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It’s Not About Submarines. It’s about Software

Important as AUKUS submarines are in the military balance, the new way of deterrence will be about the strength, speed, and resilience of software.

The Australia-United Kingdom-United States, or AUKUS, security partnership is about much more than submarines. It is a down payment on an even more momentous commitment by the United States and its allies to develop advanced technologies and scale up capabilities such as artificial intelligence and other critical areas in which the United States and allies now face strategic competitors such as China.  

President Joe Biden made this explicit last month when he announced the United States and the United Kingdom would help Australia build nuclear-powered submarines, saying it will help “expand our edge in military capabilities and critical technologies, such as cyber, artificial intelligence (AI), quantum technologies and undersea domains.”  

Nine days later at the White House, Biden hosted the leaders of the Quad countries—the United States, India, Japan, and Australia—in their first-ever in-person meeting: they discussed collaborating on cybersecurity and AI. Two weeks later, the US-EU Trade and Technology Council held its inaugural meeting in Pittsburgh with Secretary of State Antony Blinken leading the U.S. delegation. One top agenda item: AI systems “that respect universal human rights and shared democratic values.” 

Important as submarines are in the military balance, the new way of deterrence will be less about platforms like aircraft carriers, bombers, or submarines, and far more about the strength, speed, and resilience of software. 

The Chinese government is already anticipating this evolution from a platform-centric force to a data-centric force, investing heavily in AI and quantum computing to prepare for what Beijing calls “intelligentized warfare.” To this end China is using state-directed investment, unlimited access to data from its 1.4 billion population, and its Military Civil Fusion doctrine which compels the commercial sector to help develop military technology.

China has declared its intention to dominate the world in artificial intelligence by 2030. To counter them will require strong democracies to pool their efforts, both in AI research and in the collection of the largest possible data sets on which to train their AI. As the recent report by the National Security Commission on Artificial Intelligence, or NSCAI, points out, cooperation between the United States and its allies will be critical in the effort to shape the future of AI.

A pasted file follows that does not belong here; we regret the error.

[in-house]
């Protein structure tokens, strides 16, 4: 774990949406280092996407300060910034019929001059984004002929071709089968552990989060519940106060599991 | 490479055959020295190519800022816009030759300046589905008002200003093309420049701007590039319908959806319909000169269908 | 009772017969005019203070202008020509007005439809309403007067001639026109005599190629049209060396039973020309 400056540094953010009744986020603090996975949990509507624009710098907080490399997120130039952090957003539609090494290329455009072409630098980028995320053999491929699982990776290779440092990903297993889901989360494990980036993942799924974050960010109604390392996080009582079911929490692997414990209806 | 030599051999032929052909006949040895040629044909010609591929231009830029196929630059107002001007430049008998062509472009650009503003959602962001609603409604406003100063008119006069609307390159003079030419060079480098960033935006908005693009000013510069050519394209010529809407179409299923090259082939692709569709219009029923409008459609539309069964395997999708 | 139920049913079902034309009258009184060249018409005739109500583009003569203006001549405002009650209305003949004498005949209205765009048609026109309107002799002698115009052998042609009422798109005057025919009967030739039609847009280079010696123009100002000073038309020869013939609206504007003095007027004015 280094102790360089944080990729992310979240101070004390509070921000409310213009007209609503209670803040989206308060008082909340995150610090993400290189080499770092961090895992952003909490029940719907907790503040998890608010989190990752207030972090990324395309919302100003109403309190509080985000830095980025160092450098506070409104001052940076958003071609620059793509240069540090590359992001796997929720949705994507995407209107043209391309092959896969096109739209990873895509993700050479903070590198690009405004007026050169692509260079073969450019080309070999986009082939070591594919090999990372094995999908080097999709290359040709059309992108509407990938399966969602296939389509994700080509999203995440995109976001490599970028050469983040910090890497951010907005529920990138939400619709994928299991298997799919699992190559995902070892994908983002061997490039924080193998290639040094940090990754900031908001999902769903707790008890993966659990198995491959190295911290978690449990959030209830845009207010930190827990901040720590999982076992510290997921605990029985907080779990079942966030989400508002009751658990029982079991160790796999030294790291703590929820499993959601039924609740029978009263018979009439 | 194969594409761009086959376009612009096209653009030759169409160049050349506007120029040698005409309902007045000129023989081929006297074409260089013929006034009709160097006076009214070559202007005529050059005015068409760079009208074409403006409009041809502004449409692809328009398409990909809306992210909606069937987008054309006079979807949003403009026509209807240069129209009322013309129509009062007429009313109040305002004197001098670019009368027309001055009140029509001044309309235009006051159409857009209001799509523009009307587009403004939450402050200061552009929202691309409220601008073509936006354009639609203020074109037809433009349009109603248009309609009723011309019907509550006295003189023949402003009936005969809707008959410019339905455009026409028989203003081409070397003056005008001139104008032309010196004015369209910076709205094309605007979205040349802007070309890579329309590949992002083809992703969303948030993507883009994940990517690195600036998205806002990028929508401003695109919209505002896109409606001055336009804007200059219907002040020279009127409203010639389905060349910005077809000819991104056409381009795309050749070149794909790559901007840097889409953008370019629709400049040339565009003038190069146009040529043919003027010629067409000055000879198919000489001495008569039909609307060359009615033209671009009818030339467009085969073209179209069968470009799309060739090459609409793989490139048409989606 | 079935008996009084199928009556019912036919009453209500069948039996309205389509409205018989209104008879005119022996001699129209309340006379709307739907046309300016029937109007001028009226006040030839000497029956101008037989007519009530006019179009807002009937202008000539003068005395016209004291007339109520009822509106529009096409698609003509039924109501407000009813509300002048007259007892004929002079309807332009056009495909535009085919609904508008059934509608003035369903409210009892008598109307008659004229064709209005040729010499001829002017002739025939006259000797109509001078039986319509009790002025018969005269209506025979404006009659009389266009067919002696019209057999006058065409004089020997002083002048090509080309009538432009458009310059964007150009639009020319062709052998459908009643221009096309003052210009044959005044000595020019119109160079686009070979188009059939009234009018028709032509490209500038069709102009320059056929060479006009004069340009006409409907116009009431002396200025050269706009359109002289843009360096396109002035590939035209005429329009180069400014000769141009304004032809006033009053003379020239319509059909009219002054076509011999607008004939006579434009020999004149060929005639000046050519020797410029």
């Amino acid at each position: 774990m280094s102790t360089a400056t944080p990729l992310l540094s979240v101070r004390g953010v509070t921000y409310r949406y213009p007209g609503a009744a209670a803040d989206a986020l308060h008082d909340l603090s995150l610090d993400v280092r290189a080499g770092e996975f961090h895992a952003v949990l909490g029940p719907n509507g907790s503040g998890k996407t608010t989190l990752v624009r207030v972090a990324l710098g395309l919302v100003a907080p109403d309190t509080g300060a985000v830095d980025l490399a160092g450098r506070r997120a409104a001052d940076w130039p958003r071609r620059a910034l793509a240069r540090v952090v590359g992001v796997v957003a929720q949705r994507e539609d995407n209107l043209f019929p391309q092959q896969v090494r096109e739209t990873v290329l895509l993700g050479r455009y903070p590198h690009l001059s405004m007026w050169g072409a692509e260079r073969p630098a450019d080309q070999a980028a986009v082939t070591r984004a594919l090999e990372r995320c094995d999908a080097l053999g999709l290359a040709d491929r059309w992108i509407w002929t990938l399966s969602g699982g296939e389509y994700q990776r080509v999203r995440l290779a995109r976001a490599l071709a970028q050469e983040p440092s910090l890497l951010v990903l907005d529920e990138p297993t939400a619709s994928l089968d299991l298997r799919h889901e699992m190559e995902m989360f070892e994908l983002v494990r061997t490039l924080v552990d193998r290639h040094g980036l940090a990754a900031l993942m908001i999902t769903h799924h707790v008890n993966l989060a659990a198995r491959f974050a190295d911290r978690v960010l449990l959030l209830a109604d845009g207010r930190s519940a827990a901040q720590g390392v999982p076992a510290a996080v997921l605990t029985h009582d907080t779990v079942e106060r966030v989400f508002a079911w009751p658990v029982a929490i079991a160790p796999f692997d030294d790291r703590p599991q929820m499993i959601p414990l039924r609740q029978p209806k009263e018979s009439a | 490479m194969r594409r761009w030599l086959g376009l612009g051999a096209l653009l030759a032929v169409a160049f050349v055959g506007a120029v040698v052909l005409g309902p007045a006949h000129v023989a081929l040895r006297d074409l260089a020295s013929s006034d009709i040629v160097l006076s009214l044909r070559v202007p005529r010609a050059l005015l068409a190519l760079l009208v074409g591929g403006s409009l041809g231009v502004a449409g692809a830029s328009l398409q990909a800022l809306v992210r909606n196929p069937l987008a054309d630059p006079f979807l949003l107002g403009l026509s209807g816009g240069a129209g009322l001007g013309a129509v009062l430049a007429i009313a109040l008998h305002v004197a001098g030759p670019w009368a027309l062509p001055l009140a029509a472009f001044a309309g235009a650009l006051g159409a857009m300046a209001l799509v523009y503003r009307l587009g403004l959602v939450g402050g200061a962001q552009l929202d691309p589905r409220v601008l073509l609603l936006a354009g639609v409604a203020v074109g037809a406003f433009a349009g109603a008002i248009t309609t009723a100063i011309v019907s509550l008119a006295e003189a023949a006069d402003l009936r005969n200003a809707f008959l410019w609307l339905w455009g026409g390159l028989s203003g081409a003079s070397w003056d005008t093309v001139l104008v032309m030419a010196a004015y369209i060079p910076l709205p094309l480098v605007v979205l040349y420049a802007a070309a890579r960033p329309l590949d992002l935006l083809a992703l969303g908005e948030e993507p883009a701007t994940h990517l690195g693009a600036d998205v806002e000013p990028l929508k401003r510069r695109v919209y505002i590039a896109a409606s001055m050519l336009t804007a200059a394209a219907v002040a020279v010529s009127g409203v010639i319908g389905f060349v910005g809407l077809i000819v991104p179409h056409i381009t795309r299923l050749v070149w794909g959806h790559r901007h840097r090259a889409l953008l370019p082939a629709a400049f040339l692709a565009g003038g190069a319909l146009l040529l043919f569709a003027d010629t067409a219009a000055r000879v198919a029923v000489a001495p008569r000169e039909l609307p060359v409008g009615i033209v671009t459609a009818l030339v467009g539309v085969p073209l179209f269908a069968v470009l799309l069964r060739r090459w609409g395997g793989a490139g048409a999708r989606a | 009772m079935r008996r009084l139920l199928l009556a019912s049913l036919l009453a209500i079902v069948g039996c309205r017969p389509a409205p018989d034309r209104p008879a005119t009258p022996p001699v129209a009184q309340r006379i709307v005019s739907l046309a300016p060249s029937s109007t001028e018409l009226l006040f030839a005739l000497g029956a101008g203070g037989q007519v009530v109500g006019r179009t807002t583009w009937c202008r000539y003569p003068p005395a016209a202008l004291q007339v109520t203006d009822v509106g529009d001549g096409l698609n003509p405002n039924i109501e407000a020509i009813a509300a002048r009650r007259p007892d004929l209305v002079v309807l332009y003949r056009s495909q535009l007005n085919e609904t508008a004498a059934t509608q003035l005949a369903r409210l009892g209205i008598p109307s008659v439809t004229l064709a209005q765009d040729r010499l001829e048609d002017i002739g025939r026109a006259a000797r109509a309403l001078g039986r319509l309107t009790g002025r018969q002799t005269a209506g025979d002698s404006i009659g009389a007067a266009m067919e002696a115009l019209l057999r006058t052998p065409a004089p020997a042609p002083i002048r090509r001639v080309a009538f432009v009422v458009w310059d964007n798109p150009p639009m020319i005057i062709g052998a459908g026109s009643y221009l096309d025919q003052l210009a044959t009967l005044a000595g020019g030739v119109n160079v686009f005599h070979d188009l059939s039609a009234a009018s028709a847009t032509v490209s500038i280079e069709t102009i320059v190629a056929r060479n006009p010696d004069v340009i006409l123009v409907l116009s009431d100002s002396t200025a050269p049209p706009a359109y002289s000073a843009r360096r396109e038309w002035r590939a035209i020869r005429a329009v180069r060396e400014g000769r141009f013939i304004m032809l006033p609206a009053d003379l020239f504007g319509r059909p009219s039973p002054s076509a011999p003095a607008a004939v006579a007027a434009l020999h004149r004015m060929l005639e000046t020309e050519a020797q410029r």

One enormous advantage China has yet to replicate is the long-established Five Eyes intelligence alliance of the three AUKUS partners plus Canada and New Zealand.

Collaboration on technology is key. Built on the U.S.-UK intelligence-sharing that helped defeat Adolf Hitler in World War II and honed during the struggle to contain the USSR during the Cold War, the Five Eyes are now finding new purpose in the competition with authoritarian regimes over the future of democracy. Increasingly intelligence collection and analysis are conducted in the digital domain, using networked sensors and data processed by AI algorithms operating at machine speed. To be effective, all of the allies must be able to share data in real time.

Vigilance is required. Unharnessed, AI will increase the damage that cyberattacks and disinformation campaigns from authoritarian adversaries can do to the world’s relatively open democratic systems. Unprotected, intellectual property in AI will be transferred, bought, or stolen by adversaries. 

To be sure, the United States and its democratic allies must show the world that AI can be trusted to be a force for good, not repression. In must be demonstrated that their militaries comply with “Trusted AI” principles to guarantee that AI does not operate outside a human chain of command. As the NSCAI report says: “This new era of competition promises to change the world we live in and how we live within it. We can either shape the change to come or be swept along by it.”

The U.S.-UK alliance was founded on the Atlantic Charter signed by Franklin D. Roosevelt and Winston Churchill in August 1941. In June, UK Prime Minister Boris Johnson met Biden to sign an updated version of the original Atlantic Charter, reasserting the values of open, democratic societies with rights to self-determination, and adding in the need to protect technological IP and defend against cyber threats. The AUKUS submarine deal which was announced two months later was not simply about protecting maritime traffic. It came from an 80-year tradition of sharing technology to protect human freedoms.  

Nicole Camarillo is co-founder of Rebellion Defense alongside Chris Lynch. Previously, she was chief strategist for U.S. Army Cyber Command. Oliver Lewis is co-founder of Rebellion Defense alongside Chris Lynch. Previously, he was deputy director of the U.K. Government Digital Service. Camarillo and Lewis are based in their United States and United Kingdom headquarters, respectively.